I know that LD_LIBRARY_PATH is evil and it's a good habit to avoid using it. I have a program called server.c on a remote Solaris 9 server that holds two versions of openssl library (0.9.8 and 1.0.0) and I'm using gcc 3.4.6. My program need to link to 1.0.0a version. Because it's work environment, I don't have the right to modify anything in the openssl library directory. I figured out to compile my program with both -L and -R options without setting LD_LIBRARY_PATH and it worked fine. (I noticed it won't work without setting -R option) But the compiled program kept linking to /usr/local/ssl/lib/libssl.so.0.9.8 instead of /.../libssl.so.1.0.0. Is there a work-around for this?

BTW, please correct me if I'm wrong: is it the -R option that actually "link" the shared libraries at runtime and -L option only "load" shared libraries at compile time?

Any help will be much appreciated!

Z.Zen

//////////////////////////////////////////////

Here is my Makefile:

CC = gcc
OPENSSLDIR = /usr/local/ssl
CFLAGS = -g -Wall -W -I${OPENSSLDIR}/include -O2 -D_REENTRANT -D__EXTENSIONS__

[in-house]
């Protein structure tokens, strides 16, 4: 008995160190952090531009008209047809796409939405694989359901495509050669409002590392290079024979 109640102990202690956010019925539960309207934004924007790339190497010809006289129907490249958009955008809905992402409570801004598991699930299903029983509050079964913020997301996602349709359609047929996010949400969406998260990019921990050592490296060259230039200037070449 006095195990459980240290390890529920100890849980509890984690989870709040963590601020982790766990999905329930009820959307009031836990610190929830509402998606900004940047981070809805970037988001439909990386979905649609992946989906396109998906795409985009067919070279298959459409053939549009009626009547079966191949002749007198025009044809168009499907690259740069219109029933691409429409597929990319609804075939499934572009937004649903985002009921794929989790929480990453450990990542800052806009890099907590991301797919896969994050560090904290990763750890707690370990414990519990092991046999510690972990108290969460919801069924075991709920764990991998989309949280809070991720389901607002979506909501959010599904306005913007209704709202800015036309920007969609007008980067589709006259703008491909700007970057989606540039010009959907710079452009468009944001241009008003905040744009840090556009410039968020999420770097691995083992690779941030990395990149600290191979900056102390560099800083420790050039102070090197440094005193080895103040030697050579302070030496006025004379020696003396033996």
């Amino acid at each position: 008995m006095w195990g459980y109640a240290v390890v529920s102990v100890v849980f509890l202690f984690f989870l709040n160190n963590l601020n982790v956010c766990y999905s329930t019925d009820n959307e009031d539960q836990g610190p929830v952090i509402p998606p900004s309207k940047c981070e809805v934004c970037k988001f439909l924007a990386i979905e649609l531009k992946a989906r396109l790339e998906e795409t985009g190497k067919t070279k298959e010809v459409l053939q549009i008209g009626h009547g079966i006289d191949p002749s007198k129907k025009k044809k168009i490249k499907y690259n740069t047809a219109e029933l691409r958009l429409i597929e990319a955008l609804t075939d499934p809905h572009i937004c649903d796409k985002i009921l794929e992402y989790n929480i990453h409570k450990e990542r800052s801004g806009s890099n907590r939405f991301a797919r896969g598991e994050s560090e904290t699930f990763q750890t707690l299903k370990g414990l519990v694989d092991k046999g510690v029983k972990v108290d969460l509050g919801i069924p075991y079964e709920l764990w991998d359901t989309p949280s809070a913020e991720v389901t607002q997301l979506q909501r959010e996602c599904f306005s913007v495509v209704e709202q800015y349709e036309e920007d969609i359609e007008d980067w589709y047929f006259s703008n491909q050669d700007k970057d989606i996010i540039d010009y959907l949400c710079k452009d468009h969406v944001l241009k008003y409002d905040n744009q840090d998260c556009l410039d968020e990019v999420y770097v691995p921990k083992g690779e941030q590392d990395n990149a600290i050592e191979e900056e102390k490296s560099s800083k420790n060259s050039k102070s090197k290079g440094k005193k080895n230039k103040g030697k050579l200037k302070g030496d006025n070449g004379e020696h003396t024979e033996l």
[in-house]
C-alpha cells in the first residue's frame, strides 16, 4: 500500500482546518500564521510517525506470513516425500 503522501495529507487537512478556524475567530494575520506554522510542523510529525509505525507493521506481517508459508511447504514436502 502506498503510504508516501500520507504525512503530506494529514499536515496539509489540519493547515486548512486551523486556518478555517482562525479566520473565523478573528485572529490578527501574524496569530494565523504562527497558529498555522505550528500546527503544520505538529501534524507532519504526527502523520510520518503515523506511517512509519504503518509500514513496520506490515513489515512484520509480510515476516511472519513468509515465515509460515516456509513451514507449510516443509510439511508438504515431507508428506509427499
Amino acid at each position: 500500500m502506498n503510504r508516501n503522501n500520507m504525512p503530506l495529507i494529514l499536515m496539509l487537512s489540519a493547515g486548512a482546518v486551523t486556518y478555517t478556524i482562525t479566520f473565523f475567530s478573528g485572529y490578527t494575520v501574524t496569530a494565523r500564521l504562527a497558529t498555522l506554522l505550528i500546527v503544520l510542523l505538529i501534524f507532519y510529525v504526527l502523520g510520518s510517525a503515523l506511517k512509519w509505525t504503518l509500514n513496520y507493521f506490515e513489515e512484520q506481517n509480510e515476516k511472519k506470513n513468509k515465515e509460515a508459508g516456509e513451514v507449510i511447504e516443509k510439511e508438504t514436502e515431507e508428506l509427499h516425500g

RPATH = -R${OPENSSLDIR}/lib
LD = ${RPATH} -L${OPENSSLDIR}/lib -lssl -lcrypto -lsocket -lnsl -lpthread

OBJS = common.o

PROGS = server

all: ${PROGS}

server: server.o ${OBJS}
        ${CC} server.o ${OBJS} -o server ${LD}


clean:;
        ${RM} ${PROGS} *.ln *.BAK *.bak *.o
up vote 15 down vote accepted

I figured out that I can include the absolute path of the specific library that I want to link to and it worked fine for me:

LD = ${RPATH} -lsocket -lnsl -lpthread ${OPENSSLDIR}/lib/libssl.so.1.0.0 \
         ${OPENSSLDIR}/lib/libcrypto.so.1.0.0

If you are using g++, Piotr Lesnicki pointed out that -l:libssl.so.1.0.0 also works. See more at the original post.

  • 1
    I find that for gcc -l: does not work, but it will not produce an error either and still tries to link to something. – jgmjgm Nov 9 '15 at 11:14

Do you have any links to the SSL lib? If not, can you create a link to the the desired SSL lib like

ln -s libssl.so.1.0.0 libssl.so 

in the ssl directory and try it

  • yeah, symlink is a good way to do it but sometimes I need to link to older version of the openssl library. I want something that I can change every time I compile my program. But thanks, it works! – Z.Zen Aug 3 '10 at 2:50

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